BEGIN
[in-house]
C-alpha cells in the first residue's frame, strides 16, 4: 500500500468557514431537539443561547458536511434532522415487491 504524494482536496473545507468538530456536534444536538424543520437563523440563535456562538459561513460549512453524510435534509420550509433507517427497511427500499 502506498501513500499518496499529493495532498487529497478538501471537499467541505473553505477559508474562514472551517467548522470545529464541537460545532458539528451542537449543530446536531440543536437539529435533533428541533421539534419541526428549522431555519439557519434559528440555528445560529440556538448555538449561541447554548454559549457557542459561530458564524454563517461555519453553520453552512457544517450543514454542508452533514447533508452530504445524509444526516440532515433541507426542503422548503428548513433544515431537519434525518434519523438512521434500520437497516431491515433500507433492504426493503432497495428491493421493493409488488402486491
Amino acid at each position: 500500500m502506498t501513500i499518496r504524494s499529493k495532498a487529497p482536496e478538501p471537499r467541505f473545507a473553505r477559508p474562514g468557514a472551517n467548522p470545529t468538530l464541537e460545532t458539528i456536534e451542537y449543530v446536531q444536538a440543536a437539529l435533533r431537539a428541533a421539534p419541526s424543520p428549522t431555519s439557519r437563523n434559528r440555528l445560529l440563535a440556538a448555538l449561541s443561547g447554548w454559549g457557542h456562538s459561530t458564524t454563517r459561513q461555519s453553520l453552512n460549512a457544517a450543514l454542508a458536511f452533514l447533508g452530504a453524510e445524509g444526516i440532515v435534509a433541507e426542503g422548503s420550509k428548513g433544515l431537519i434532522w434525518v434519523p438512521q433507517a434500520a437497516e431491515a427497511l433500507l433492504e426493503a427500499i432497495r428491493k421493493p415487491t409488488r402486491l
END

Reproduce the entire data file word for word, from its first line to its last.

[in-house]
C-alpha cells in the first residue's frame, strides 16, 4: 500500500468557514431537539443561547458536511434532522415487491 504524494482536496473545507468538530456536534444536538424543520437563523440563535456562538459561513460549512453524510435534509420550509433507517427497511427500499 502506498501513500499518496499529493495532498487529497478538501471537499467541505473553505477559508474562514472551517467548522470545529464541537460545532458539528451542537449543530446536531440543536437539529435533533428541533421539534419541526428549522431555519439557519434559528440555528445560529440556538448555538449561541447554548454559549457557542459561530458564524454563517461555519453553520453552512457544517450543514454542508452533514447533508452530504445524509444526516440532515433541507426542503422548503428548513433544515431537519434525518434519523438512521434500520437497516431491515433500507433492504426493503432497495428491493421493493409488488402486491
Amino acid at each position: 500500500m502506498t501513500i499518496r504524494s499529493k495532498a487529497p482536496e478538501p471537499r467541505f473545507a473553505r477559508p474562514g468557514a472551517n467548522p470545529t468538530l464541537e460545532t458539528i456536534e451542537y449543530v446536531q444536538a440543536a437539529l435533533r431537539a428541533a421539534p419541526s424543520p428549522t431555519s439557519r437563523n434559528r440555528l445560529l440563535a440556538a448555538l449561541s443561547g447554548w454559549g457557542h456562538s459561530t458564524t454563517r459561513q461555519s453553520l453552512n460549512a457544517a450543514l454542508a458536511f452533514l447533508g452530504a453524510e445524509g444526516i440532515v435534509a433541507e426542503g422548503s420550509k428548513g433544515l431537519i434532522w434525518v434519523p438512521q433507517a434500520a437497516e431491515a427497511l433500507l433492504e426493503a427500499i432497495r428491493k421493493p415487491t409488488r402486491l